Overview

Trochanteric Bursitis occurs when one or more of the fluid-filled, cushioning sacs (bursas) over the bone on the side of your hip (femur) becomes irritated and causes pain and inflammation. It is more common in middle-aged and elderly women than it is in men and younger people.

Causes

Inflammation of the trochanteric bursa occurs when muscles or tendons rub over the bursa and cause friction between it and the thigh bone. This can be caused by repetitive trauma to the area, leading to a gradual onset or from direct trauma such as a fall, collision or other forceful impact to the hip. Some of the more common causes are:

  • Tightness in the hip muscles and weak muscles in the buttocks.
  • Abnormal walking patterns due to poor function in the feet or lower limbs.
  • Difference in leg length.
  • Lower back problems.
  • Osteoarthritis in the hips or lower back.
  • Scoliosis.
  • Lack of core strength to support the pelvis and trunk of the body.

Symptoms

Symptoms of this condition may include one or more of the following:

  • Pain, discomfort or tenderness when you press or lay on the affected area.
  • Pain in the hip that radiates through the buttock and down the outside of the thigh to the knee area.
  • Swelling and inflammation.
  • Redness or warmth from inflammation.
  • Increase of pain during and after long periods of sitting, walking, running, using stairs or other physical activity that causes repeated trauma to the area.
  • Limping or difficulty walking without pain.

Diagnosis

Dan Everson Podiatry can diagnose Trochanteric Bursitis through history taking, a physical examination of the hip and legs and a Biomechanical Assessment to study your range of movement. Other tests are not usually required but may be suggested if inflammation of the bursa is suspected. An X-ray or MRI may assist if diagnosis is not clear using other methods.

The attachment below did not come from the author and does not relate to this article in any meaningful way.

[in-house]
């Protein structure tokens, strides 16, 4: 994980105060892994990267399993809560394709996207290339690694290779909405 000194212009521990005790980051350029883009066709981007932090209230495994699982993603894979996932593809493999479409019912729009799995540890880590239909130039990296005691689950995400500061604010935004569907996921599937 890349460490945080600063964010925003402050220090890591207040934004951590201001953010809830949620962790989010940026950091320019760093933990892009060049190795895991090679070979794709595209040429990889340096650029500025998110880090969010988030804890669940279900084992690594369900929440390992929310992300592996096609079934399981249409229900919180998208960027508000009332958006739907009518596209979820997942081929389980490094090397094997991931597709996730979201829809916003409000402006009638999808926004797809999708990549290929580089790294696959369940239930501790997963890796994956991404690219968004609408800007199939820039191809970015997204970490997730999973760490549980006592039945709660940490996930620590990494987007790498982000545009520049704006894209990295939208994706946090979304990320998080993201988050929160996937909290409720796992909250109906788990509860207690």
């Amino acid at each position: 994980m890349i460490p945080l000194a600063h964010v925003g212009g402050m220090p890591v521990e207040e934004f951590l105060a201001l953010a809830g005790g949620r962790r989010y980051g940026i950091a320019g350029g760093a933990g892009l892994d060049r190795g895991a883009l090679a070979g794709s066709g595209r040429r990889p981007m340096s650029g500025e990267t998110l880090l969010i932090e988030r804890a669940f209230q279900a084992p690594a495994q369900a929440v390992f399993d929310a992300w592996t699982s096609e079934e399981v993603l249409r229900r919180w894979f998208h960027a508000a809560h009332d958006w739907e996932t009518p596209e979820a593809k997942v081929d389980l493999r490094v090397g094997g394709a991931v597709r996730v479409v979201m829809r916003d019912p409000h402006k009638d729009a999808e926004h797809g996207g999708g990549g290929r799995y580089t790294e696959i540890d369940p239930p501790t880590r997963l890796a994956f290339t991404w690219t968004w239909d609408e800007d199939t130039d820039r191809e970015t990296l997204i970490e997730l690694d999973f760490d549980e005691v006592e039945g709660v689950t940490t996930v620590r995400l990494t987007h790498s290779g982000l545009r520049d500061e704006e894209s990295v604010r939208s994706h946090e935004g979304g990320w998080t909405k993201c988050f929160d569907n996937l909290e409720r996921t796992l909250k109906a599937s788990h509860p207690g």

Treatment

Trochanteric Bursitis will typically resolve itself over time but it may take anywhere from a few weeks to several months before you are pain free. This is normal and usually not indicative of a more serious condition or further damage to the hip joint.

Dan Everson Podiatry suggests one or more of the following treatment methods:

  • Rest and refraining from undertaking exercise and physical activities that aggravate the condition.
  • Anti-inflammatory medication to reduce swelling.
  • Applying ice to the area after exercise or movement that causes pain.
  • Keep your weight within a healthy range for your age and demographic.
  • Using a walking stick or crutch during recovery to keep weight off the affected hip whilst you walk.
  • Kinetic Orthotics can be prescribed to correct abnormalities or imbalances in the foot and leg.

Prevention

Dan Everson Podiatry recommends the following activities to help prevent an onset or recurrence of Trochanteric Bursitis:

  • Monitor and regulate your workouts and physical activities to limit the amount of stress and trauma to the hip joint.
  • Warm up before undertaking exercise and avoid starting new exercises at full intensity until you are used to the movements.
  • Stop if you feel pain around the area.
  • Strengthen muscles in your core, hip area and buttocks to improve your balance and control during movement.
  • Keep your weight within a healthy range.
  • Kinetic Orthotics may be prescribed to help prevent an occurrence of this condition in those at risk.
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